A Case for Yan Gomes as the Best Catcher in Baseball

Gomes has emerged as one of the most productive catchers in baseball this season, but is it enough to consider him the best in game?

In his first full season behind the plate, Yan Gomes has quietly emerged as one of the most productive catchers in all of baseball. The 27-year-old exhibits all the necessary tools to flourish behind the dish for the foreseeable future, too. And no, I’m not referring to the “tools of ignorance” – his equipment. Gomes is a well-rounded athlete who renders a good glove, an above average arm, decent speed and a plethora of power.

The Indians’ front office rewarded Gomes in March by inking him to a six-year, $23-million contract extension, locking down their budding backstop of the future at a bargain price (2014: $0.6M, 2015: $1M, 2016: $2.5M, 2017: $4.5M, 2018: $6M, 2019: $7M). The deal has already begun paying dividends for the Tribe in the form of some ridiculous run production and run prevention, more value than Clevelanders could’ve ever imagined.

Background Check, Why So Defensive?

After maintaining a marginal role for the majority of last season, Gomes seized the opportunity to take on the everyday catching duties last August. Prior to the promotion, Gomes played backup to then-catcher Carlos Santana before working his way into starting 44 of the club’s final 67 games. Here’s how they squared up behind the mask last year.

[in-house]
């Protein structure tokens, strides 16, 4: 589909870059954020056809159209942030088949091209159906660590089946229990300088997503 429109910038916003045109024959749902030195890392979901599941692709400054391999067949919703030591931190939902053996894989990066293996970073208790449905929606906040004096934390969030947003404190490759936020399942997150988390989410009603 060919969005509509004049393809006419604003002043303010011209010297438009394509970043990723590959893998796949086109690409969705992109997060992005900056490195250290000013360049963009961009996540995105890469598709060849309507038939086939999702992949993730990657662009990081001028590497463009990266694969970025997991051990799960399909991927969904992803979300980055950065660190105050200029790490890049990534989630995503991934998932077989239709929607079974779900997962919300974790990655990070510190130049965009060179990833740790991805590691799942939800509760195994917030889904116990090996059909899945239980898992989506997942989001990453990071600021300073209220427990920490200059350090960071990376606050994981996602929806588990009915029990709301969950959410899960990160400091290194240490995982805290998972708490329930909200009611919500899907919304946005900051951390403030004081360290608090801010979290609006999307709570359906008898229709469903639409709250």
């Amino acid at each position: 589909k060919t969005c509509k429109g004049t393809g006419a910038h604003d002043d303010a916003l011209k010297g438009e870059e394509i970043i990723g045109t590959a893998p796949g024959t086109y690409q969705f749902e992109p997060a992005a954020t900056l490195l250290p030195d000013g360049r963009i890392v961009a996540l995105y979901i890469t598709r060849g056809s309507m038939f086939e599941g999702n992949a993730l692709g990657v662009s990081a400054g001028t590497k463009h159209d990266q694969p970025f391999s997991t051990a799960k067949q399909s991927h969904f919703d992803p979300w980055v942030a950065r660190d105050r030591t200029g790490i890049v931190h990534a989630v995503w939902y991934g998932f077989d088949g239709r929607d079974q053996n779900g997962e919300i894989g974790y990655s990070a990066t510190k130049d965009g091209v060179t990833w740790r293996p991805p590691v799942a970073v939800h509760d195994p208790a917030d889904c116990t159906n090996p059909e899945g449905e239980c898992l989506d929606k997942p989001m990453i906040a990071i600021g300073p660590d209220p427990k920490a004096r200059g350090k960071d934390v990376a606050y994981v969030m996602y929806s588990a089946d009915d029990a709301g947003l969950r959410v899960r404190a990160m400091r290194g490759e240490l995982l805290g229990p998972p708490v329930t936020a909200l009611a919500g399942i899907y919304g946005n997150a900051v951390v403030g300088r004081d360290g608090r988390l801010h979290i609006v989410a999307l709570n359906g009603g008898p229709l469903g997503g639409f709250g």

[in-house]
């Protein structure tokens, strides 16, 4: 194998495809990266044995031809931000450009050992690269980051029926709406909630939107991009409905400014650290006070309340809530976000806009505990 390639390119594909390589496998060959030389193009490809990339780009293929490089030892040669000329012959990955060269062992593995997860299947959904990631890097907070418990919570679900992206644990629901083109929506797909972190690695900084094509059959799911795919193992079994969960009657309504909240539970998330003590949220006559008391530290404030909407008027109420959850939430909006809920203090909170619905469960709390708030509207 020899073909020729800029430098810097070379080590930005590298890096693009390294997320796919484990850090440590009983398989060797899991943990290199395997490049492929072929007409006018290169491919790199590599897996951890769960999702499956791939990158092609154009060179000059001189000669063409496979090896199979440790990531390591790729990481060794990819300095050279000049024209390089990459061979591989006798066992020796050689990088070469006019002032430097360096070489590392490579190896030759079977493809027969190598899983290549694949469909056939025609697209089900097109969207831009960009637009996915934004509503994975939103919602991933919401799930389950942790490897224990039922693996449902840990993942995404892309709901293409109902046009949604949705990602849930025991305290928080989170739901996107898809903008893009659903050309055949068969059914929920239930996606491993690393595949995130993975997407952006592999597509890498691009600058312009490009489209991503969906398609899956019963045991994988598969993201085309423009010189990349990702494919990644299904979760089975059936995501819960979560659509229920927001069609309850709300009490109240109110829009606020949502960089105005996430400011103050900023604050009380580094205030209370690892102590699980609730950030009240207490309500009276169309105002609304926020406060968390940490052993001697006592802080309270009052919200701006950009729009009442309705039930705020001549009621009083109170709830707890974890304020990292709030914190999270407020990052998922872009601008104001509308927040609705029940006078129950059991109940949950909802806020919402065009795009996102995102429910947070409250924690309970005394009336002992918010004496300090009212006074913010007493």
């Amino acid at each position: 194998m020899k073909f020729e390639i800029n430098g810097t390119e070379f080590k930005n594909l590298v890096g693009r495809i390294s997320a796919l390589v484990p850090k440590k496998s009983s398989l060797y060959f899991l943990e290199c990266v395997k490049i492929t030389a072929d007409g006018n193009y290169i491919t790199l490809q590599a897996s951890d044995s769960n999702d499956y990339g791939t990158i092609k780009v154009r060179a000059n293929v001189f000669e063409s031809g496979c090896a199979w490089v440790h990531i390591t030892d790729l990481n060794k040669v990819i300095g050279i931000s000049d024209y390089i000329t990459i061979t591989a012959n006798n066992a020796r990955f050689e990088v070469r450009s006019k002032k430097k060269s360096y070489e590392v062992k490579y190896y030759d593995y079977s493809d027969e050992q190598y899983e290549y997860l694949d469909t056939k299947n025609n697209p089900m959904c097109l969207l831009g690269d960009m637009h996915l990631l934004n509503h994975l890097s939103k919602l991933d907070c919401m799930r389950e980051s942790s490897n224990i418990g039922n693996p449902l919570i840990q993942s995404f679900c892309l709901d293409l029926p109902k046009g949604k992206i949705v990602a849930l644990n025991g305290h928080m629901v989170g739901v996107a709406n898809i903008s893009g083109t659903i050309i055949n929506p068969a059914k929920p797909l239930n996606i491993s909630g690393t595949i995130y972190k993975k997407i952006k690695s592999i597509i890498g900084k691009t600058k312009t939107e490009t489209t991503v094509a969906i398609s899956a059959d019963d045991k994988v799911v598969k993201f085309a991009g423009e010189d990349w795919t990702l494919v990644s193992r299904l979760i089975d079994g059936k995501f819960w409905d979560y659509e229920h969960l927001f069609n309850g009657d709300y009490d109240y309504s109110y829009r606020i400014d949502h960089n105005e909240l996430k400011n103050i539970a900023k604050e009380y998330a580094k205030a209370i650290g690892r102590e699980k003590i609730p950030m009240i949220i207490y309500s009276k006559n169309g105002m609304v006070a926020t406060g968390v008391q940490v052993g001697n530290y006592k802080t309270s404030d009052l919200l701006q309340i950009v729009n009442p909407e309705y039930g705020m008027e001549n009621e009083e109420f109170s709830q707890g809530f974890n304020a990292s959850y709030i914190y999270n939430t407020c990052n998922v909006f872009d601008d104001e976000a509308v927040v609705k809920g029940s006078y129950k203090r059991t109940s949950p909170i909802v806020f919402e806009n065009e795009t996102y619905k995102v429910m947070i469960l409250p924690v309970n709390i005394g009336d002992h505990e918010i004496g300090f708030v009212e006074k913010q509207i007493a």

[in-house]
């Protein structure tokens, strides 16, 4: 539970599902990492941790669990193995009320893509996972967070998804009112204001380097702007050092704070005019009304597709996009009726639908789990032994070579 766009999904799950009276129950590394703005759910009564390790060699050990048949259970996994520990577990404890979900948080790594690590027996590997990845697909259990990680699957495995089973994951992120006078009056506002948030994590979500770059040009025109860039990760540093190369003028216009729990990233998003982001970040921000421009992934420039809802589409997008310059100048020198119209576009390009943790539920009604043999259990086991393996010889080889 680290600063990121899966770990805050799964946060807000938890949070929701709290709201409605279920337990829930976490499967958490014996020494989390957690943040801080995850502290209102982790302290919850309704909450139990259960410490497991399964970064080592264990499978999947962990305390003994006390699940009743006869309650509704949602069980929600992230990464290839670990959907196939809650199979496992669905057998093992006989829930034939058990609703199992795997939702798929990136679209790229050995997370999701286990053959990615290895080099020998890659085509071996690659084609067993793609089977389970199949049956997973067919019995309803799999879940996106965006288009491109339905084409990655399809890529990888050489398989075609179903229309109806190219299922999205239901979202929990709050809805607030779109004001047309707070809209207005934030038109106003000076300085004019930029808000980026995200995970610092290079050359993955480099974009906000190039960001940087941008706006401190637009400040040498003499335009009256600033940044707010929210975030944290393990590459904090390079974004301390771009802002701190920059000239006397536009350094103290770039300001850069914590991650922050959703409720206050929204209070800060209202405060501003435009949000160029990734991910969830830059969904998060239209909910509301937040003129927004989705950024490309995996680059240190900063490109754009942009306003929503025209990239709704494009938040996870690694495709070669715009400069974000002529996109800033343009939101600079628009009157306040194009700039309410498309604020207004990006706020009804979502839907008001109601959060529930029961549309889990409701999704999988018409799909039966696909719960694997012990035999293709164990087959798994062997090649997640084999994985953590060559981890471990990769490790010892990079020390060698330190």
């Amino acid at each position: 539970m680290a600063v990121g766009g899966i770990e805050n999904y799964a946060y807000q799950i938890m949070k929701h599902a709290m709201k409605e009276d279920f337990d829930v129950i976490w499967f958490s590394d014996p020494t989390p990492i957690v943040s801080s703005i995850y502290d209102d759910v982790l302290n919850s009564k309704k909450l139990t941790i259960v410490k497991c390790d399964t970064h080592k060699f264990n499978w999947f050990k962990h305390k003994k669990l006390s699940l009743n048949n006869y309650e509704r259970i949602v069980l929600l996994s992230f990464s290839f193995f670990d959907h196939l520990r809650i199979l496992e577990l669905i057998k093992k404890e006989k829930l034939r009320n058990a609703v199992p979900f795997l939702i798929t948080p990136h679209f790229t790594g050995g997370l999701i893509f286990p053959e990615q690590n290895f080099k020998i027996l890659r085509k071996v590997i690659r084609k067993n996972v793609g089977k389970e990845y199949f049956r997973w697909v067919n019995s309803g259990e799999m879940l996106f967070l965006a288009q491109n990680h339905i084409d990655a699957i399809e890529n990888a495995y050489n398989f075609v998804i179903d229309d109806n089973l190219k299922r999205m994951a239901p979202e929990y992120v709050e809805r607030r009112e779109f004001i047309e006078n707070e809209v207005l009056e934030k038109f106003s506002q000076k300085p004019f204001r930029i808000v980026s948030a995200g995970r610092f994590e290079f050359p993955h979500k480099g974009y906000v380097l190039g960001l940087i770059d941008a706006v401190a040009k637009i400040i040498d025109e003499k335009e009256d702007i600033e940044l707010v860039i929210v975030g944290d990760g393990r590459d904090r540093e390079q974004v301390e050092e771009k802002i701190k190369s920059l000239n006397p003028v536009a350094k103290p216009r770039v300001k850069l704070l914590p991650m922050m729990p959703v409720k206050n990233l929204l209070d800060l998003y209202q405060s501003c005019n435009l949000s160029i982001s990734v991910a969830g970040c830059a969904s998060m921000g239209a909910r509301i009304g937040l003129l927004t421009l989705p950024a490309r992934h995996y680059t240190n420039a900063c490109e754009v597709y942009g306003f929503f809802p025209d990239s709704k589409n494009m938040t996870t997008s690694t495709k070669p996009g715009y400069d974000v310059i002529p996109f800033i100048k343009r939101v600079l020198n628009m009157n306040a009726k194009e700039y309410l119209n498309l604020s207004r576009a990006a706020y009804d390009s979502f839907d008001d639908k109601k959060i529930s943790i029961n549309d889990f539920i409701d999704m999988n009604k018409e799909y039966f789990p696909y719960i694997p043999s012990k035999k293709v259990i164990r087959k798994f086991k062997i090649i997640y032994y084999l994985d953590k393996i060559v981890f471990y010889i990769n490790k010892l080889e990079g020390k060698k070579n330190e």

Yan Gomes8548-30 (.615)3.564292040.8%
Carlos Santana8443-38 (.530)4.055511117.7%

Add the defensive difference to his above average offensive production – Gomes hit .294 with an .826 OPS and 11 home runs – and the evidence is in the writing of the check as to why he got paid prior to Opening Day.

Fast forward to this year, his first full season as the primary catcher in Cleveland, and all the intricacies that come along with calling games on a nightly basis.

As the general on the diamond, he’s handled his pitching staff fairly well thus far. In addition, while the Major League average caught stealing rate is 27.3%, Gomes has gunned down 33.3% of attempted thievery. Despite his reduced role in 2013, Gomes has amassed 45 caught base-stealers over the past two seasons, third best only behind Russell Martin (62) and Buster Posey (46).

However, it should be noted that good catchers in baseball are similar to shutdown cornerbacks on the gridiron. They don’t flaunt big stat lines because opponents don’t dare test them – see Yadier Molina, for example. Look for base runners to take a more conservative approach on the paths if Gomes continues to gun them down at a high clip.

Downright Offensive

This year at the plate, Gomes is stroking a .285 average and an .809 OPS with 16 home runs and 52 RBI. But since the All-Star break, he’s swinging the hottest bat in the American League, if not in all of baseball. Here are his second-half lines among qualified catchers and all qualified position players.